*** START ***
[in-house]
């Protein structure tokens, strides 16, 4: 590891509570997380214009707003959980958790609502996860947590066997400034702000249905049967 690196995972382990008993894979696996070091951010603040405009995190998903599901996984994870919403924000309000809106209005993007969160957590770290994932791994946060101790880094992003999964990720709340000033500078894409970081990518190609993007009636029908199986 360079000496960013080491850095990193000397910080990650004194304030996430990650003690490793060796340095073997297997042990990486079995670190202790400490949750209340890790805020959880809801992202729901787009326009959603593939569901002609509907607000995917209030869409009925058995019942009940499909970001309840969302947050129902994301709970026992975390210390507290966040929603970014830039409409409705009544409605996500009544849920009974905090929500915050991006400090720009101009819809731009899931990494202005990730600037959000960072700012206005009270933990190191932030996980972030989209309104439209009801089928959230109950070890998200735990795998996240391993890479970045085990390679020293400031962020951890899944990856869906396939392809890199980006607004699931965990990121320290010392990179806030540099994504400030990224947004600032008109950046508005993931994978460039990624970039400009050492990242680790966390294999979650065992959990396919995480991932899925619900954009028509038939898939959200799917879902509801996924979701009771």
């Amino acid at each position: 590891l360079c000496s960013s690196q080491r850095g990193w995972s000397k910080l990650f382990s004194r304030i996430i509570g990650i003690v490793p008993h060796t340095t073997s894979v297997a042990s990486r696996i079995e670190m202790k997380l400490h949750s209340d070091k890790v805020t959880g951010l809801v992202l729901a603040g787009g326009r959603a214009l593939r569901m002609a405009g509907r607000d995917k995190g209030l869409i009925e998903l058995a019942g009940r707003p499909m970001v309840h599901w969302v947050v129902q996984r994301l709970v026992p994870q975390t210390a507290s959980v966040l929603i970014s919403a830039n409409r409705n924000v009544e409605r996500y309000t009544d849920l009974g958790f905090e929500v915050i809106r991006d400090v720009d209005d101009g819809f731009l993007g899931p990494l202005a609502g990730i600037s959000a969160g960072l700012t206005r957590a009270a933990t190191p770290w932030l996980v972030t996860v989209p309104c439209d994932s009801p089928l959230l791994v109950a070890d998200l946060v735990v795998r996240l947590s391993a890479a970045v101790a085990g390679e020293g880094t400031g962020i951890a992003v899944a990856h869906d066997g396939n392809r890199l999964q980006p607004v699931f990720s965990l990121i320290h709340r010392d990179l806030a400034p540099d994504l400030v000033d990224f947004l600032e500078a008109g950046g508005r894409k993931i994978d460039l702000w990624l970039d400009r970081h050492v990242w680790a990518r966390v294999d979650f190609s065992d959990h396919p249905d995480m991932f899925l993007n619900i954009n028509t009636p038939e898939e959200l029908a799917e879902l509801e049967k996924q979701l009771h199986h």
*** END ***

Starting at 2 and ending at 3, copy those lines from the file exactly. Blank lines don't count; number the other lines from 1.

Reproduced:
């Protein structure tokens, strides 16, 4: 590891509570997380214009707003959980958790609502996860947590066997400034702000249905049967 690196995972382990008993894979696996070091951010603040405009995190998903599901996984994870919403924000309000809106209005993007969160957590770290994932791994946060101790880094992003999964990720709340000033500078894409970081990518190609993007009636029908199986 360079000496960013080491850095990193000397910080990650004194304030996430990650003690490793060796340095073997297997042990990486079995670190202790400490949750209340890790805020959880809801992202729901787009326009959603593939569901002609509907607000995917209030869409009925058995019942009940499909970001309840969302947050129902994301709970026992975390210390507290966040929603970014830039409409409705009544409605996500009544849920009974905090929500915050991006400090720009101009819809731009899931990494202005990730600037959000960072700012206005009270933990190191932030996980972030989209309104439209009801089928959230109950070890998200735990795998996240391993890479970045085990390679020293400031962020951890899944990856869906396939392809890199980006607004699931965990990121320290010392990179806030540099994504400030990224947004600032008109950046508005993931994978460039990624970039400009050492990242680790966390294999979650065992959990396919995480991932899925619900954009028509038939898939959200799917879902509801996924979701009771």
């Amino acid at each position: 590891l360079c000496s960013s690196q080491r850095g990193w995972s000397k910080l990650f382990s004194r304030i996430i509570g990650i003690v490793p008993h060796t340095t073997s894979v297997a042990s990486r696996i079995e670190m202790k997380l400490h949750s209340d070091k890790v805020t959880g951010l809801v992202l729901a603040g787009g326009r959603a214009l593939r569901m002609a405009g509907r607000d995917k995190g209030l869409i009925e998903l058995a019942g009940r707003p499909m970001v309840h599901w969302v947050v129902q996984r994301l709970v026992p994870q975390t210390a507290s959980v966040l929603i970014s919403a830039n409409r409705n924000v009544e409605r996500y309000t009544d849920l009974g958790f905090e929500v915050i809106r991006d400090v720009d209005d101009g819809f731009l993007g899931p990494l202005a609502g990730i600037s959000a969160g960072l700012t206005r957590a009270a933990t190191p770290w932030l996980v972030t996860v989209p309104c439209d994932s009801p089928l959230l791994v109950a070890d998200l946060v735990v795998r996240l947590s391993a890479a970045v101790a085990g390679e020293g880094t400031g962020i951890a992003v899944a990856h869906d066997g396939n392809r890199l999964q980006p607004v699931f990720s965990l990121i320290h709340r010392d990179l806030a400034p540099d994504l400030v000033d990224f947004l600032e500078a008109g950046g508005r894409k993931i994978d460039l702000w990624l970039d400009r970081h050492v990242w680790a990518r966390v294999d979650f190609s065992d959990h396919p249905d995480m991932f899925l993007n619900i954009n028509t009636p038939e898939e959200l029908a799917e879902l509801e049967k996924q979701l009771h199986h």